Like many areas, we did have small groupings of real fanatics…Troubled kids were always sent to Fairhaven Christian Academy…Where parents fail, or simply do all they can yet find no solution, I watched Fairhaven snatch kids from the public schools. I always felt so bad for those kids. I remember a kid that I met when my parents first moved out to the country. We became rather casual friends(lived about 3 miles apart and rode the same bus during middle school years)…He had problems. Parents dumped him into Fairhaven. A couple years later, I was driving by his house and I saw him sitting on his front porch in his underwear. After some time in Fairhaven, teenagers became strangely callous and distant as you watched their rebellious and free spirits shackled with the guilt of constant garbage pumped into their ears…And, on occasion, you’d see them just break loose to do something almost infant-like or wildly bazaar…like sit on their front porch in underwear just staring off into nowhere land.

  34. And you’re right, Ron. One of the last memories I have of spending time with TJ(the Fairhaven recruit) was a pool party he held at his house(I think it was the summer before Fairhaven plucked him away). Without going into too many boring details..A girl lost her bikini top and it suddenly looked like a shark tank. That poor girl. My friend, his brother, and a bunch of what I assumed to be other children of the corn, went into a frenzy of splashes and gyrations..I think they started speaking in tongue. I do believe her delicate neck strap magically losing its bow to expose a view of a female teenage breast was akin to slaying the serpent king. Flesh!!!! Flesh!!!!

  35. Harvard,

    I was born and raised in North Webster, Indiana. I lived 73 miles east of Chesterton. NorthCentral Indiana. Let me know if I make your “pocket” or not. I highly anticipate your response. (Sarcasm). My parents done a wonderful jib, and couldn’t ask forms better community to spread my wings. Was Chesterton in Marshall or Porter County?

  36. I could be wrong, but I think north Webster is closer to the eastern border of Indiana(approx 60 miles) than Chesterton(approx 80 miles).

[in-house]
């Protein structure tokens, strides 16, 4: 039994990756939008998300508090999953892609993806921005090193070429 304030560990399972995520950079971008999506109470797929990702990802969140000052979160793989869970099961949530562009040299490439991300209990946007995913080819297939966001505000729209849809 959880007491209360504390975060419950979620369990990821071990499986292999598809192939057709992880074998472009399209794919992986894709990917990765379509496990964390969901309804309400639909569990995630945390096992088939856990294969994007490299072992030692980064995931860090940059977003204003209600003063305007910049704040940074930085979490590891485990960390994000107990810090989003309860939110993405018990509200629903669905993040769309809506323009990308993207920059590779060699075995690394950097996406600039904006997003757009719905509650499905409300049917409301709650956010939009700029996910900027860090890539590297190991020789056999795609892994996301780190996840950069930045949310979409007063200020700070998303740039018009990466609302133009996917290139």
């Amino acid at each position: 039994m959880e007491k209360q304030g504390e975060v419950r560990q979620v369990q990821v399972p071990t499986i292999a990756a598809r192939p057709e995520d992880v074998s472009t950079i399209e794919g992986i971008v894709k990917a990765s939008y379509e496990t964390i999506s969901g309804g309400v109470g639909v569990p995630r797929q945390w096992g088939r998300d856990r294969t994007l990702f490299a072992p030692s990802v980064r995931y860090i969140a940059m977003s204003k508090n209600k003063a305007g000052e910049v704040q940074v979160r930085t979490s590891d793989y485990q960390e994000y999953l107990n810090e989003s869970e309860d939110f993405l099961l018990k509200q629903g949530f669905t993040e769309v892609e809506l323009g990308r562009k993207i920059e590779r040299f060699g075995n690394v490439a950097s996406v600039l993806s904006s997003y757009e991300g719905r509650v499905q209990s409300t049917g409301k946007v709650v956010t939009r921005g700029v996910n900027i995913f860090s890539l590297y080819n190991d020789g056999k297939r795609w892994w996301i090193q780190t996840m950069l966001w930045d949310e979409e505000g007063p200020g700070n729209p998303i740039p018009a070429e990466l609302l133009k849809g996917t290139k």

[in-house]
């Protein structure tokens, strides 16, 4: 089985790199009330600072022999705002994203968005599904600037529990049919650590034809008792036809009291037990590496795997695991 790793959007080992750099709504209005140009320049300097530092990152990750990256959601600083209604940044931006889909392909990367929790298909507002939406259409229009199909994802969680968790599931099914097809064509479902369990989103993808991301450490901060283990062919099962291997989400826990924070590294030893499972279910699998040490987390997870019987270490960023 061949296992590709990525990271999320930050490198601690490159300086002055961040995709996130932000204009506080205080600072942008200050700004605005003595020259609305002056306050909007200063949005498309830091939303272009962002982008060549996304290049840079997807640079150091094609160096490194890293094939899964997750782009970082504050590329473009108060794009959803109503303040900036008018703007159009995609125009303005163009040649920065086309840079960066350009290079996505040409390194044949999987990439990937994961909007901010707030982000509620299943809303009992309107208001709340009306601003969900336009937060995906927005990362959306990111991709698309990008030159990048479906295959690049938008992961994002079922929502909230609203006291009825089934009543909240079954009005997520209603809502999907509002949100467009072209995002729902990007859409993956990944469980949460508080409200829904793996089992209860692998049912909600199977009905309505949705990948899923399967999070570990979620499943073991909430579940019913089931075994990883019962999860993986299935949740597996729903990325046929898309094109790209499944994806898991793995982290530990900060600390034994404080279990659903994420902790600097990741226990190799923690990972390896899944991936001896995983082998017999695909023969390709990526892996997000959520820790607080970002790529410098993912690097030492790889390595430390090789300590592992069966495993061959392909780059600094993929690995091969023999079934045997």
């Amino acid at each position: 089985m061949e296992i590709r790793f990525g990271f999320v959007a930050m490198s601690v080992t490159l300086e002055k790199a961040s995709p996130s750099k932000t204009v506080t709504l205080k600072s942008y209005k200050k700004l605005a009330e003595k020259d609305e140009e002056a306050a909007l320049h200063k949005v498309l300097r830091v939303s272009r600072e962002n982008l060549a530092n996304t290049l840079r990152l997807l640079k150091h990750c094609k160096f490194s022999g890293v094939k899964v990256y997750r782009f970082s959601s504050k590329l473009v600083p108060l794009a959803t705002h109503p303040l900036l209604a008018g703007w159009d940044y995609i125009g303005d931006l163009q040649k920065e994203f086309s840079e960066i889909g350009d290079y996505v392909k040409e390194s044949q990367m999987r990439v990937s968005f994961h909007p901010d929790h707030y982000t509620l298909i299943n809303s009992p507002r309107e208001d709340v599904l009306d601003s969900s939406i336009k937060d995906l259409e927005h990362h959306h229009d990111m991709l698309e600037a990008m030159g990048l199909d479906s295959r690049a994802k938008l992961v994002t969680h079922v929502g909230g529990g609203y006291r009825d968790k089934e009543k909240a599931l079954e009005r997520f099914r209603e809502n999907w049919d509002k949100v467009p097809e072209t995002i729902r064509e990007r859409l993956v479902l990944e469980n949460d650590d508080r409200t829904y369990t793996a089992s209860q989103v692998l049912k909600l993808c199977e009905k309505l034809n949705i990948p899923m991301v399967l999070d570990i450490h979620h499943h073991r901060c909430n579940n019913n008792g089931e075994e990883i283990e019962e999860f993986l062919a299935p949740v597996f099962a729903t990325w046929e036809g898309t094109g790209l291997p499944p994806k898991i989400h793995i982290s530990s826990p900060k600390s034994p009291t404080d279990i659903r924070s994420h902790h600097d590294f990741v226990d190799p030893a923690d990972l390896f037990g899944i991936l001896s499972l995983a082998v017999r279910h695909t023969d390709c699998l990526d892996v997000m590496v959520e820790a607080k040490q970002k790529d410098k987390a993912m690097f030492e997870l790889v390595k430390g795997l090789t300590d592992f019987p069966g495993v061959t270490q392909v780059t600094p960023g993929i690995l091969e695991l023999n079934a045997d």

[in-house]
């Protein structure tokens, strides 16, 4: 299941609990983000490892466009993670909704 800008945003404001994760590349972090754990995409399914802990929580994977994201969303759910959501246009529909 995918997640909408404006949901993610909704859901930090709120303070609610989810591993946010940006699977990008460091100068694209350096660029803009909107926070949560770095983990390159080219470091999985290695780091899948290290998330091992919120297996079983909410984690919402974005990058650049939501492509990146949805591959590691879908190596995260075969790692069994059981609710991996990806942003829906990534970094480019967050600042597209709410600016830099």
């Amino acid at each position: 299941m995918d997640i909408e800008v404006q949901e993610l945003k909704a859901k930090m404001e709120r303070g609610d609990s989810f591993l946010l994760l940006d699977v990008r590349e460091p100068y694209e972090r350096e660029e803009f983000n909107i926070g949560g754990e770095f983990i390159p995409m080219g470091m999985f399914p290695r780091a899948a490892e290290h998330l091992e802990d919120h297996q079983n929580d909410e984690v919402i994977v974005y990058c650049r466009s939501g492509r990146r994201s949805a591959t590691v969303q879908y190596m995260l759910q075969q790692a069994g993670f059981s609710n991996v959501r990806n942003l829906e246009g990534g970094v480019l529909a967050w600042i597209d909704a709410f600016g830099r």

From Chesterton, it’s about 25 minutes west on the Toll Rd before you cross the Chicago Skyway…Another 20 minutes in you’re in the inner city.

    Did you ever hear of Koppenhofer Lumber on Highway 30 just west of Plymouth. Lord, they had pretty daughters.

    Did you live on Lake Webster…I bet that’s very beautiful rural Indiana countryside.

    Take care, Ben. You’re a good guy.

  37. You could say that. It was considered North Central, but one county over (Whitley County) was considered Northeast Indiana.

    We didn’t live on Lake Webster, however we lived a block away from the lake. Yes, it was very peaceful. However, I worked mainly all my years up there in Goshen.

    Can’t say I ever heard of the lumber company. Truth be told, I never made it any further west then Warsaw, Indiana on U.S 30. Didn’t have a reason too really. Once in awhile, me and some friends would go to Valpo, which is west of Warsaw on U.S 30, and go to a WWF/WWE wrestling event.

    Take care as well. I appreciate the comment. I come down severely hard on you at times. Sometimes I struggle that I think everyone is like me.

  38. I always remember the Skyway toll going into Illinois. It was either 2002 or 2003, my ex and I where going to Chicago on the 80/90’t toll road, and I accidentally went through Chicagoland Toll, which wasn’t manned, and was for locals only. Leaving Chicago, I told them what happened (I feared they had me on camera), and offered to lay the toll, but they forgave the debt.

  39. I can never believe how positive and nice many the girls that work those toll booths. They have a more sincere smile on their face than many a waiter or waitress in Indianapolis that I’ve dropped down a sizable tip for dinner.

    There are just good spirits…Such a contrast. You see so much snooty wealth on some of the popular Gold Coast streets..My best memories of Chicago are often the gazing at the beautiful skyline coming over the bridge and simple smile and “thank you” from a carefree toll booth girl just happy for no other reason than to greet a new face.

    You’ll find all people have some good, Ben….It’s just often hidden like diamonds deep. Their hearts have been broken but they still have a spirit and faith to keep.